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Treatment options

What are the treatment options for cervical cancer?

There are several ways that cervical cancer can be treated. These include:1,2

  • Radiotherapy 
    - Brachytherapy (internal radiotherapy)
    - External beam radiotherapy (EBRT)
  • Surgery
  • Chemotherapy


Sometimes just one of these methods is used to treat cervical cancer, but more commonly a patient will receive more than one treatment (e.g. brachytherapy and external beam radiotherapy).

The treatment or treatments that are most appropriate will depend on a number of factors, including how far the cancer has progressed.

The table below provides a broad overview of the different treatments. Each treatment has advantages and disadvantages. These should be considered and discussed with your healthcare professional when choosing the most suitable treatment option for you.

Treatment Grade of cancer
Early Locally advanced Advanced
Brachytherapy (internal radiotherapy)
Works by precisely targeting the cancerous tumor. The source of radiation is placed directly next to the tumor.
External beam radiotherapy (EBRT)
The source of radiation is directed at the tumor from outside the body through the skin.
Surgery (hysterectomy)
Removal of the cervix and the uterus (womb).
Chemotherapy

A course of chemotherapy may be recommended in addition to surgery and/or radiotherapy. Several drugs are effective and your doctor will be able to advise of the best one for you.

  

Advantages and disadvantages of cervical cancer treatments

 

Treatment Advantages Disadvantages
Brachytherapy (internal radiotherapy)

Clinically proven to be highly effective3,4

Reduced risk of unnecessary damage to surrounding healthy tissues and organs, which reduces the chance of side effects.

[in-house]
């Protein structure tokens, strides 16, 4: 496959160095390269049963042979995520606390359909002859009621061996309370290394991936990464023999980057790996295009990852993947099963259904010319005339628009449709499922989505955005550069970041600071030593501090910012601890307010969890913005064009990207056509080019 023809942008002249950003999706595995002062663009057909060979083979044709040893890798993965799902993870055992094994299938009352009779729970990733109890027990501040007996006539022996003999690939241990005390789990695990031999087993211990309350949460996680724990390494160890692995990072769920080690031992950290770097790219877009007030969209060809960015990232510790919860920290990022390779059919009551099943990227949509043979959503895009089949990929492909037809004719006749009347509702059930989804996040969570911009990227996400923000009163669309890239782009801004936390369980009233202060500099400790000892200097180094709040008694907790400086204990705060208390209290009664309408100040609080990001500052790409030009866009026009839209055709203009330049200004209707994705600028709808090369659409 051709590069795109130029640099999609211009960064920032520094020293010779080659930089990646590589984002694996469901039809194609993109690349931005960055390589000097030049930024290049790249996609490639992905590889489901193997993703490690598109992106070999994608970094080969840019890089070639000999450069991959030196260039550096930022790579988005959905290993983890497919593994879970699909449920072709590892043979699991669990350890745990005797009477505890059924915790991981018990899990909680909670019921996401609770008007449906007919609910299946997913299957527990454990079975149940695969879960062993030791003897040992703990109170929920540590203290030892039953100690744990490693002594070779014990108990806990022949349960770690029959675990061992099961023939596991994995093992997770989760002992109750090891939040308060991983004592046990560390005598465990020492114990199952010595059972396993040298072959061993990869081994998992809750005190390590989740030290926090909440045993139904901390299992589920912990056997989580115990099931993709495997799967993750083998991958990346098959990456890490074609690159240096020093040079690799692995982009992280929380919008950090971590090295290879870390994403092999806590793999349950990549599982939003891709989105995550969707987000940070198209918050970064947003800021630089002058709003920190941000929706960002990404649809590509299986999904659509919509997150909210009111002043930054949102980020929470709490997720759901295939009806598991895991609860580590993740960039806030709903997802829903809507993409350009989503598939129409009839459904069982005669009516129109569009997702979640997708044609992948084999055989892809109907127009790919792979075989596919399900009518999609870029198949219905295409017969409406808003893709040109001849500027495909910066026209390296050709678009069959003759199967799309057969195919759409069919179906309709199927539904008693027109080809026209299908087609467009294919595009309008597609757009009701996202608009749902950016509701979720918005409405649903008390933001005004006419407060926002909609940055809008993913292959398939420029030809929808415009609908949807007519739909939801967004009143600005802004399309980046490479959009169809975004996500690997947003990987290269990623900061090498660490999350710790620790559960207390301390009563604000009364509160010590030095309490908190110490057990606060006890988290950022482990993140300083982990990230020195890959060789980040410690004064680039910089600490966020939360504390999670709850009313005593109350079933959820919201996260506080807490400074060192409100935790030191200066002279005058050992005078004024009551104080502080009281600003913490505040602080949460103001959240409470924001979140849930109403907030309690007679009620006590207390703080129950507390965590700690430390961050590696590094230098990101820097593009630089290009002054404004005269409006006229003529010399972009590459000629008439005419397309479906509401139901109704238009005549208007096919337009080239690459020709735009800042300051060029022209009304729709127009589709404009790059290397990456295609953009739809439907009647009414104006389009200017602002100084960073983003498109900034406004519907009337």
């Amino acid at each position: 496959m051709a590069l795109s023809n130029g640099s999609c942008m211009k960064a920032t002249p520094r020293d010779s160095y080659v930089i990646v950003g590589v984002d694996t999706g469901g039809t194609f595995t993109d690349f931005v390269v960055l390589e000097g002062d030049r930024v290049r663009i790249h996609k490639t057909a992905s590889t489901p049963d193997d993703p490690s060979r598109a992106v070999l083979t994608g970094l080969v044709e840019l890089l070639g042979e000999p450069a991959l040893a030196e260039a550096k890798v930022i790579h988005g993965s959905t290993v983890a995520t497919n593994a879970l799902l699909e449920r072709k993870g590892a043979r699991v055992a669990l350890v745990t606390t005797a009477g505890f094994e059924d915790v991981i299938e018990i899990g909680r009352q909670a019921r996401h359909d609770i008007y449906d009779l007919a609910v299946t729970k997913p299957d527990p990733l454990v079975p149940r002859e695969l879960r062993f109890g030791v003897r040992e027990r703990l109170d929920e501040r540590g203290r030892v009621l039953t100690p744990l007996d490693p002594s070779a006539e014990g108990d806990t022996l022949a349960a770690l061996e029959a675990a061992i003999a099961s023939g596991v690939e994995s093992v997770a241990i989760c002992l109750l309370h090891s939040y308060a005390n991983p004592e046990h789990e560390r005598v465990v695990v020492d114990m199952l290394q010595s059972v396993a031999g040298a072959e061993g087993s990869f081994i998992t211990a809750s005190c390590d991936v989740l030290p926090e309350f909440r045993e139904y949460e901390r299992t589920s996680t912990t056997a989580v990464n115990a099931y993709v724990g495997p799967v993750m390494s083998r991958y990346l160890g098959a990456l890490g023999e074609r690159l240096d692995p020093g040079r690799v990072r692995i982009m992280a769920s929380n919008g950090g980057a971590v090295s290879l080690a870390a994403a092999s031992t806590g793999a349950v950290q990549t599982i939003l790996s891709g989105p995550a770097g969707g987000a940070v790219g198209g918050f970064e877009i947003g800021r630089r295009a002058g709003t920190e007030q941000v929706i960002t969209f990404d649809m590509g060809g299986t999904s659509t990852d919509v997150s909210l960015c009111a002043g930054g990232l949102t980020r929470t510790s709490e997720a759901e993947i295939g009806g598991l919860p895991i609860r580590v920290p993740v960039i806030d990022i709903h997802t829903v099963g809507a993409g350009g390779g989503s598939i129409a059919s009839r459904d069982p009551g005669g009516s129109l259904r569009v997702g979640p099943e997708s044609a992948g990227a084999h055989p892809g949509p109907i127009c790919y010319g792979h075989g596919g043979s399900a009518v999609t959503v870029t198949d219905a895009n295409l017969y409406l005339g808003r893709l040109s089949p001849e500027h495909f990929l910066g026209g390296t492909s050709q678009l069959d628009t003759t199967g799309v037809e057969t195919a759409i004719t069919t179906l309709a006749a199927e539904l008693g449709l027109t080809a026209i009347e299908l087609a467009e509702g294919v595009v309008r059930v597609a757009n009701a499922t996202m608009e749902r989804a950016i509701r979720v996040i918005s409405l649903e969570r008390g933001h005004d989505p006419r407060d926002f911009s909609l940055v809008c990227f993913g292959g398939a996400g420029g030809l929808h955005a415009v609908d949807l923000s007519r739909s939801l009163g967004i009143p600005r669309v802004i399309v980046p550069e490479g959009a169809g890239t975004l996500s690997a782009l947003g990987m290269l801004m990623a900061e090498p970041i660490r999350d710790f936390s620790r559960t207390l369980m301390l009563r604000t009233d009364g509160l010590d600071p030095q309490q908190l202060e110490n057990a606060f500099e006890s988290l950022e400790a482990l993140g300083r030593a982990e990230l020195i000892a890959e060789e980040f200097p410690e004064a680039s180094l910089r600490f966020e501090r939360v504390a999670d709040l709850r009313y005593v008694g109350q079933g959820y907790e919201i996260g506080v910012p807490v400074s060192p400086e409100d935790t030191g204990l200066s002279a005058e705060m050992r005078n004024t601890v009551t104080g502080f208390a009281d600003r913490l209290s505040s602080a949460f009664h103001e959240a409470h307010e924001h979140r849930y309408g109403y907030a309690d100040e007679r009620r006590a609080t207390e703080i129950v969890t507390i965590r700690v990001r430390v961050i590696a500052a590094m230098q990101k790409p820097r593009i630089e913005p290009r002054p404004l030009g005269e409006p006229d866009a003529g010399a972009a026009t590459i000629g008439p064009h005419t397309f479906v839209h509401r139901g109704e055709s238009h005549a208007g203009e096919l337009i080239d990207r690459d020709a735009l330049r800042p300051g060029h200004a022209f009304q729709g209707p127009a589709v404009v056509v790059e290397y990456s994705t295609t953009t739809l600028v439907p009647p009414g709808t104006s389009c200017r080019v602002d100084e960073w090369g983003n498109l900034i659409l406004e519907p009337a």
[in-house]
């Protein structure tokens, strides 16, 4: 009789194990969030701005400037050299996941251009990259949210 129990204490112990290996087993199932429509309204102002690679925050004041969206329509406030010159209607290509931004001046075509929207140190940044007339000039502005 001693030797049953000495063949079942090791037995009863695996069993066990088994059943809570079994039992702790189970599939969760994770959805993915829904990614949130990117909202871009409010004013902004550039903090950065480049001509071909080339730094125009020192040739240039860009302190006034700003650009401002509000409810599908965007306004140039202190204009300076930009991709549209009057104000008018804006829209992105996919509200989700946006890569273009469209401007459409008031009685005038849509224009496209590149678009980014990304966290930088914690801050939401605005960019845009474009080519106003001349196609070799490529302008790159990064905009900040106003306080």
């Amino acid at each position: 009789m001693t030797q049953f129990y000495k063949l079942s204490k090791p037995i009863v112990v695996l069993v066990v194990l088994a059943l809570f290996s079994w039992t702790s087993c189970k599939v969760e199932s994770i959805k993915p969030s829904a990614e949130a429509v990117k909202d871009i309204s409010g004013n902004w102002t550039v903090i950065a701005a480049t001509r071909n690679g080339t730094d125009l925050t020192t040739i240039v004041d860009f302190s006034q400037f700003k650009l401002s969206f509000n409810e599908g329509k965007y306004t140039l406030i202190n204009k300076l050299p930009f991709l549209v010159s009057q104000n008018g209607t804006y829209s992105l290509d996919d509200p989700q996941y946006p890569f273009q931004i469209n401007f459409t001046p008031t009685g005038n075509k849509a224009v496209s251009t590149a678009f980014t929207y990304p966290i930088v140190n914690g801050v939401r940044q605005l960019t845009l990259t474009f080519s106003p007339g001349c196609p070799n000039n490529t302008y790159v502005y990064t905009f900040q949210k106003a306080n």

You can receive treatment on an outpatient basis.

Can be given in combination with other treatments (common for more advanced cancers).3

Is  the standard of care treatment for locally advanced cervical cancer in  combination with external beam radiation therapy4

May need to stay in hospital for treatment in some cases.
External beam radiotherapy (EBRT)

Clinically proven to be highly effective.3

You can receive treatment on an outpatient basis.

Can be given in combination with other treatments.3

Treatment course can be long (4-7 weeks) and includes repeat visits to hospital on a daily basis.

There is a risk of long-term side effects compared with brachytherapy, as the radiation has to pass through healthy tissues to reach the tumor.5

Surgery (hysterectomy) Clinically proven to be highly effective.3
One-time procedure.
Can be given in combination with other treatments.3
May require a hospital stay of up to 1 week.3
Long recovery time (4-6 weeks).3
Chemotherapy

Clinically proven to be highly effective.3
Can be given in combination with other treatments.3

Treatment course can be long (3-4 treatment week cycles, which are repeated at least 6 times).
Some side effects including hair loss and an increased risk of acquiring infections.6

 

 

References
1. National Cancer Institute. Available at: http://www.cancer.gov/cancertopics/wyntk/cervix/page8. Accessed March 2014
2. National Cancer Institute. Available at:
http://www.cancer.gov/cancertopics/pdq/treatment/cervical/HealthProfessional/page4. Accessed March 2014
3. 
http://www.cancer.gov/cancertopics/pdq/treatment/cervical/healthprofessional/allpages Accessed March 2014
4. Han K et al. Int J Radiat Oncol Biol Phys. 2013 Sep 1;87(1):111-9
5. 
http://www.cancerresearchuk.org/cancer-help/type/cervical-cancer/treatment/radiotherapy/cervical-cancer-radiotherapy-side-effects  Accessed March 2014
6. Cancer Research UK. Available at:
http://www.cancerhelp.org.uk/type/cervical-cancer/treatment/chemotherapy/about-chemotherapy-for-cervical-cancer Accessed March 2014